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  1. 2 points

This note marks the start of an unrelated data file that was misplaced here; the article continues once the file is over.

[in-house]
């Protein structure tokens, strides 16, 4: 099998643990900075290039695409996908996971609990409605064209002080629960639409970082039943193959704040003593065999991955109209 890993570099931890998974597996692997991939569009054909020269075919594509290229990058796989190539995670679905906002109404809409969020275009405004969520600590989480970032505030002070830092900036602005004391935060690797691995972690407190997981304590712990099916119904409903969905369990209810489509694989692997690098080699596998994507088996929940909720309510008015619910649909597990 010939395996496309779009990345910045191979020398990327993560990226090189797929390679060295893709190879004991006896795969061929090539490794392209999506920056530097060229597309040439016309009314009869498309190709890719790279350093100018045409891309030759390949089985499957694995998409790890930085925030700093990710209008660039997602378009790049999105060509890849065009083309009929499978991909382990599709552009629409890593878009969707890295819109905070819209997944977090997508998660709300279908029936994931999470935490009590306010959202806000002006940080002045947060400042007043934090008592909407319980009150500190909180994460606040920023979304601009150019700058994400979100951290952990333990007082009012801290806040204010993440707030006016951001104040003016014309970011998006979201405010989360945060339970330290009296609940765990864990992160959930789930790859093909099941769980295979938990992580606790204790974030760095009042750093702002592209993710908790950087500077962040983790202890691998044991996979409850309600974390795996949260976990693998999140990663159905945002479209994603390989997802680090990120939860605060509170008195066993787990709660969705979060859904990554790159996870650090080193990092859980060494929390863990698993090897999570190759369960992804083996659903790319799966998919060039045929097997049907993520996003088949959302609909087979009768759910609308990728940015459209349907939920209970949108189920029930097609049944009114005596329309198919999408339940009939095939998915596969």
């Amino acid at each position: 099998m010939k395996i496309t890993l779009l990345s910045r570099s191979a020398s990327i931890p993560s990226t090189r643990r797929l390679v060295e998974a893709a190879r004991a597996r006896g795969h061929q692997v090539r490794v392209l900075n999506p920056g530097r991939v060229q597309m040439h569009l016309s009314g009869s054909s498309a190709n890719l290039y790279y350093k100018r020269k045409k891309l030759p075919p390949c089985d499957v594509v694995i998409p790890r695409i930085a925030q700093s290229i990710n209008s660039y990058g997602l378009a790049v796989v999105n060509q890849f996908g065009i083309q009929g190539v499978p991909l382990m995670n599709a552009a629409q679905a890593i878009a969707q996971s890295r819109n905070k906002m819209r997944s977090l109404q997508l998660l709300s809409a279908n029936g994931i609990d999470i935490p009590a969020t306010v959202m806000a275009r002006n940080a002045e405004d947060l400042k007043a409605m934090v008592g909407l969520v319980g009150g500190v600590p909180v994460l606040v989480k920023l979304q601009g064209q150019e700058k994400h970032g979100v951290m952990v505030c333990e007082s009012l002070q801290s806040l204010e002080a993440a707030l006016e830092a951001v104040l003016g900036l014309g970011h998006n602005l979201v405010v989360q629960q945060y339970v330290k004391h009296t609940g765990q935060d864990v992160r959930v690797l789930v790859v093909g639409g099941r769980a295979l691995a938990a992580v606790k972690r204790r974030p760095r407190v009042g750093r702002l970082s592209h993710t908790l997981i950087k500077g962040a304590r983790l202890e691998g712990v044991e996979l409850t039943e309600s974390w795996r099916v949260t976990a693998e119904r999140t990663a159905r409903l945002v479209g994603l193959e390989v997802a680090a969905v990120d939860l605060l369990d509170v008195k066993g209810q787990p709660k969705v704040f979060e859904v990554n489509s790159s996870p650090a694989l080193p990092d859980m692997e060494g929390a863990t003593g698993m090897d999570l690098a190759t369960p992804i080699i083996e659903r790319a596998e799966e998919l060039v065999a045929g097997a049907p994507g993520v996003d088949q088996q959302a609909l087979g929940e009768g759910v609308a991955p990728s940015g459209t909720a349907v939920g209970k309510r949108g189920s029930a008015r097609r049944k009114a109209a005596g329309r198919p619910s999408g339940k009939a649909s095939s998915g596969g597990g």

Hi all. Sorry, I decided to shut off all digital communication for a few badly needed days of unpluggedness. THOT: Re: The Digital Compass The digital compass has progressed rather nicely and has improved substantially since the 60 series Garmin handheld receivers. For one thing, they became triaxial, which meant it no longer needed to be held flat to render an accurate bearing. To render an accurate direction, however, it requires regular calibration. The chip used for this triaxial compass has improved substantially in performance and lower cost thanks to cellular smartphones and automobile navigation systems that also use the technology. Garmin uses a very sensitive device in its handheld GPSr units. I believe I described the compass in some detail previously on the board. In a nutshell, if you wish to use the digital compass, in ANY handheld device, and you wish for it to function properly, you must calibrate it regularly. Yes, that includes smartphones too. This is especially true in Garmin 62 and 64 series units because of the rechargeable batteries. Each type of battery affects the sensitive digital compass. Software compensates for the various chemistries. That is why it is important to select the correct battery type in the user configuration settings of the GPSr. It's good practice to then calibrate your unit's compass after changing the batteries out. Also, because of geological differences, it's a good practice to recalibrate the compass when you travel to a different location. Sometimes that calibration process can be a little wonky, but if you do it regularly, it becomes second nature, and it only takes a minute. Muddy Buddies, Stan, by all accounts a very experienced and exceptional geocacher, has told me that he really doesn't care about the compass, at least in the past. And, I agree that, as long as you are moving, and have good satellite lock, you do not need the compass for a reasonably accurate COG and you should probably ignore the compass screen altogether. I counter, that the calibrated compass can be very helpful when you are standing still and you want to know which direction you are facing. The "assist" that a calibrated compass affords the geocacher is considerable in my opinion, so why not use it? Re: Bluetooth The Bluetooth wireless functionality built into the Garmin 64 family have so much potential in my opinion, for wireless connectivity to smartphones in the field, and connections wirelessly to the PC for logging and file exchange. Thus far, to my knowledge, this hasn't happened. So as far as I am concerned the BT doesn't bring much to the party. However, the 64 family of GPSr units are by far the best of the button type handheld receivers yet produced by Garmin. Why? (1) The GGZ file format replacing the GPX format, which allows efficient storage of unlimited geocaches. (2) GLONASS support. The addition of the GLONASS satellites network of 24 "birds" provide for much faster satellite position upon power on, and substantially better fix in Urban geocaching scenarios because there are more points in the sky at any given location. Two satellites are simply better than just one! This has benefitted many newer smartphones too, by the way. (3) Mature software is the product of all that Garmin has gleaned from the previous GPSr units. The 64 series is now a mature and stable platform which performs really well for the price. The accessories are all backwards compatible with the 62 series too which makes the upgrade easier on the pocket book if you have handlebar mounts and stuff like that. My recommendation: Get a 64s and use it with your modern smartphone. The Garmin gets great battery life, is rain resistant, tough, and is excellent in most situations. The smartphone allows detailed logging (I prefer dictating my logs), satellite views in real-time when and can be really helpful. I hope this helps. Merry Christmas and Happy New Year fellow cachers!